The World Wildlife Day is observed every year on 3rd March to celebrate and raise awareness about the world’s wild fauna and flora. It is celebrated to mark the signing of Convention on International Trade in Endangered Species of Wild Fauna and Flora (CITES) on this day in 1973.
Significance of Day
- It aims to create awareness and encourages people across the globe to protect endangered species.
- It also calls for taking up urgent steps to fight wildlife crime which has wide-ranging environmental, economic and social impacts.
The theme for this year is ‘Big Cats: Predators under Threat’. Big cats are among most widely recognized and admired animals across the globe. These predators are facing many and varied threats, mostly caused by human activities. Overall, their populations are declining at disturbing rate due to loss of habitat and prey, conflicts with people, poaching and illegal trade. The theme aims to raise awareness about plight of big cats and galvanize support for many global and national actions that underway to save these iconic species. It also expands definition of big cats being used, which includes not only lion, tiger, leopard and jaguar (4 largest wild cats that can roar) but also cheetah, snow leopard, puma, clouded leopard, etc.
The World Wildlife Day was designated by United Nations General Assembly (UNGA) at its 68th session on 20 December 2013. On this day in 1973, CITES was adopted.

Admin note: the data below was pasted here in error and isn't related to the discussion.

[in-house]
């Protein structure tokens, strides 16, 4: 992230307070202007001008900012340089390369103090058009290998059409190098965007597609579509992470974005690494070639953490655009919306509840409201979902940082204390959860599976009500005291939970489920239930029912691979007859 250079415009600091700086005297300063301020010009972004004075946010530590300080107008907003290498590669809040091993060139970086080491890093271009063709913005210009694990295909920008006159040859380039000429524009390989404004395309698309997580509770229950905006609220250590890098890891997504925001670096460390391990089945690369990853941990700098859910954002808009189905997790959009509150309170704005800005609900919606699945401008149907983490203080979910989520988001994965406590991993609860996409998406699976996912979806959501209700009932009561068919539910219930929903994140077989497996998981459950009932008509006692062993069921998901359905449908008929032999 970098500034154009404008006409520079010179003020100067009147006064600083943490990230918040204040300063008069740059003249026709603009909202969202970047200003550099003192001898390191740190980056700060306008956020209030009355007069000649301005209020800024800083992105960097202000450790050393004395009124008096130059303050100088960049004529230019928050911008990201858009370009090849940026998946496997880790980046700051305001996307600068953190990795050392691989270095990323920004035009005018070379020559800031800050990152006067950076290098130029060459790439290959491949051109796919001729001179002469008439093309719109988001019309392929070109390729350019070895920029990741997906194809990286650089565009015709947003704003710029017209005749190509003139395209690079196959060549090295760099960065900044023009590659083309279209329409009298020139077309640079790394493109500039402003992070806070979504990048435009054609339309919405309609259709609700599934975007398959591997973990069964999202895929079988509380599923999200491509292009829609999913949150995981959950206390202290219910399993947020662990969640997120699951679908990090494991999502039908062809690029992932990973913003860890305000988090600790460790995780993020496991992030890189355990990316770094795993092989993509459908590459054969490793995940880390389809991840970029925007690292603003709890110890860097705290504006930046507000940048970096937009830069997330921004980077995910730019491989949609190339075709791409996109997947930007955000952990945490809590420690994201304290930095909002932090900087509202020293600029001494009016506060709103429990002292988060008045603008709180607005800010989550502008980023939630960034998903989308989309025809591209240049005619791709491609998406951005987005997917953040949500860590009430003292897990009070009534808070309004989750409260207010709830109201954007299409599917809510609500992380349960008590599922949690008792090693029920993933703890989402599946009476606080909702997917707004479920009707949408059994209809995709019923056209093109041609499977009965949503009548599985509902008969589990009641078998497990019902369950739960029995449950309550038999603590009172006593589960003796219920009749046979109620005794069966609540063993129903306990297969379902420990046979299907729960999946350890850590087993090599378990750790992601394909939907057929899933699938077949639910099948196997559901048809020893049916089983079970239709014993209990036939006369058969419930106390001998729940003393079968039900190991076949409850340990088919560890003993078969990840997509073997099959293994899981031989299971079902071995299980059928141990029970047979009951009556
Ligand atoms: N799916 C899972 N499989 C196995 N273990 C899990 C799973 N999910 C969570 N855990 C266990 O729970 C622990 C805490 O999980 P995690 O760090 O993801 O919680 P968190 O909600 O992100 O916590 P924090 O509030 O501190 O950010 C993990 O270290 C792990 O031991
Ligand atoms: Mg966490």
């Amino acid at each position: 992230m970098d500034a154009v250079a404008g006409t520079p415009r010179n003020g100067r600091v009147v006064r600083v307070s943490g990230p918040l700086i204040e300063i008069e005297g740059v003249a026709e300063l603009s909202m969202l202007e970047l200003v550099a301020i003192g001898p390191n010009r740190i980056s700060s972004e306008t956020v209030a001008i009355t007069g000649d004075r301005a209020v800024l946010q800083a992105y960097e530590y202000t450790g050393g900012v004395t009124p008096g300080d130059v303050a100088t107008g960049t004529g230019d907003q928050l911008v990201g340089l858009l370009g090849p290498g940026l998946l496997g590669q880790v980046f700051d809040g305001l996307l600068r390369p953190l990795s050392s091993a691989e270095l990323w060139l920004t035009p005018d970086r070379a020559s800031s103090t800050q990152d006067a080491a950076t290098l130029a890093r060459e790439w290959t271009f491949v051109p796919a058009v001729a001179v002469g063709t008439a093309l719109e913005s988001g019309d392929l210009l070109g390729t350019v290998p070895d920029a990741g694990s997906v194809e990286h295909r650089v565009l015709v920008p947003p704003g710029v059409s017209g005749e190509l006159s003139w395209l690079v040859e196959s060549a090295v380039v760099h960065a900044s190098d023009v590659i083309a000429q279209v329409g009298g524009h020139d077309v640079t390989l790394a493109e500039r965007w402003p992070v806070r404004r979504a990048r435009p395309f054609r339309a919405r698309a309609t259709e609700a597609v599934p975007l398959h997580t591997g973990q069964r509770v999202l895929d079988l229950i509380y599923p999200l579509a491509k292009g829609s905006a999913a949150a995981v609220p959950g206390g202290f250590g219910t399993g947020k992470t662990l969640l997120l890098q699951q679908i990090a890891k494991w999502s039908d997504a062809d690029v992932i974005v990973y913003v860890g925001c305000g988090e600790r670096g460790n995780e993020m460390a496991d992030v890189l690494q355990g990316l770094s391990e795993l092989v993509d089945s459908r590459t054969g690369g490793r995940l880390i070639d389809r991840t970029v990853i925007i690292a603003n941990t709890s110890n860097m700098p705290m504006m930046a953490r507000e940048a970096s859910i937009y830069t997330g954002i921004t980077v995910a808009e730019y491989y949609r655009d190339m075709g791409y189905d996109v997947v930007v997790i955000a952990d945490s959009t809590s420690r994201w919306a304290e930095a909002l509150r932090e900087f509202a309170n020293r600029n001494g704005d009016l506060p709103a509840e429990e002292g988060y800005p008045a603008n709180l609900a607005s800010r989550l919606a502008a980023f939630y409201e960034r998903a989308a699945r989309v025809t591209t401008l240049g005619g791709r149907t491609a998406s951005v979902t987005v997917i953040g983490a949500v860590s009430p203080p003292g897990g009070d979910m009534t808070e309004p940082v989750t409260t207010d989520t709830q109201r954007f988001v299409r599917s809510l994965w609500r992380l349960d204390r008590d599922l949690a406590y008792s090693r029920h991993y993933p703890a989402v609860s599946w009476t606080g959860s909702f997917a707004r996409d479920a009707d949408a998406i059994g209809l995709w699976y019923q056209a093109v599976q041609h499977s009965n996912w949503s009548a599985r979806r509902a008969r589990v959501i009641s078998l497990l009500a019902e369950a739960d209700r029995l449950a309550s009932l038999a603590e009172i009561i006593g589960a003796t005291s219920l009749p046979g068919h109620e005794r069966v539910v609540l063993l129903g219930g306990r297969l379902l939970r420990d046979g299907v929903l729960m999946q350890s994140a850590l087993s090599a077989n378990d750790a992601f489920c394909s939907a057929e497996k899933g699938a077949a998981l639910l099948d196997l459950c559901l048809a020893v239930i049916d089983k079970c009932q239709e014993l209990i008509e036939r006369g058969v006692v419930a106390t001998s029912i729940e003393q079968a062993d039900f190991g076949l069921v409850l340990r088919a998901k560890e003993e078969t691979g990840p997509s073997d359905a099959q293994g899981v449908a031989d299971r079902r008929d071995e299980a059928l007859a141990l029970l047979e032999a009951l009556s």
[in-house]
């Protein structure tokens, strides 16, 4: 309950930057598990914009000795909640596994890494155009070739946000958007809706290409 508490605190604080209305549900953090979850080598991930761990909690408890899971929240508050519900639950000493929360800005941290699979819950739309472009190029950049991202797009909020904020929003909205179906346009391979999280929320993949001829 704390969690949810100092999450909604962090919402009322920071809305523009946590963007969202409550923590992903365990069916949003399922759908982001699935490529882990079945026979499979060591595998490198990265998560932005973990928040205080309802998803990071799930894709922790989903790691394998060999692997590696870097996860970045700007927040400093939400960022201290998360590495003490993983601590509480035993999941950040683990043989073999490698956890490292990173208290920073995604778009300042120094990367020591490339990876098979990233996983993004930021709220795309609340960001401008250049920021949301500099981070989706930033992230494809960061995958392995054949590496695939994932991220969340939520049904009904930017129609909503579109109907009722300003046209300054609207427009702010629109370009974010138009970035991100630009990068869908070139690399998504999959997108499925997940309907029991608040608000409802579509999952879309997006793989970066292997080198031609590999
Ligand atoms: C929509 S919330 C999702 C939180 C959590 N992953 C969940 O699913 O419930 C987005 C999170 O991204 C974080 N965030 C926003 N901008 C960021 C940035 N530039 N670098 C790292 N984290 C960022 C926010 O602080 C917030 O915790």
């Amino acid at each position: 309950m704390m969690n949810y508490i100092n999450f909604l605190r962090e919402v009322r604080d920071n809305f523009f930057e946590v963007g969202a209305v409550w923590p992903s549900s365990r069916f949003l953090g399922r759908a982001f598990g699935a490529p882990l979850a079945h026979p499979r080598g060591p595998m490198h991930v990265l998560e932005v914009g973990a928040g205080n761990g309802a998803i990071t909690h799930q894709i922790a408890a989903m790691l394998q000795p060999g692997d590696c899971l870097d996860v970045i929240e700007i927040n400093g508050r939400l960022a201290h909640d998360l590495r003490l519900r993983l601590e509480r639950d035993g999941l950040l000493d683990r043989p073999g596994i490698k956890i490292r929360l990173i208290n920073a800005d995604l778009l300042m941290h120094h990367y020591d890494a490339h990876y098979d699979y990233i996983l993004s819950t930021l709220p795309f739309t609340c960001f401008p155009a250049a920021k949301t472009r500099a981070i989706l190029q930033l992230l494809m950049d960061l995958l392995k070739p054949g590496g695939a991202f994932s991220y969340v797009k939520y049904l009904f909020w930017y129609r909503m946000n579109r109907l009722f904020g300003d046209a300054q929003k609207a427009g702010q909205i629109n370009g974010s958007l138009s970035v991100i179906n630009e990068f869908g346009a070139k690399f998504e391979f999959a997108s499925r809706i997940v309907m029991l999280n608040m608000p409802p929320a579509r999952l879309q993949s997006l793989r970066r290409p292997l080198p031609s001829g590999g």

Convention on International Trade in Endangered Species of Wild Fauna and Flora (CITES)
CITES is international agreement to regulate worldwide commercial trade in wild animal and plant species. Its aim is to ensure that international trade does not threaten the survival of the species in the wild. It was drafted as a result of a resolution adopted in 1963 at a meeting of members of IUCN. It entered into force in July 1975.
It is administered through United Nations Environment Programme (UNEP). It’s secretariat is located in Geneva (Switzerland). CITES is legally binding on state parties to the convention, which are obliged to adopt their own domestic legislation to implement its goals.
It classifies plants and animals according to three categories, or appendices, based on how threatened. In addition CITES also restricts trade in items made from such plants and animals, such as food, clothing, medicine, and souvenirs.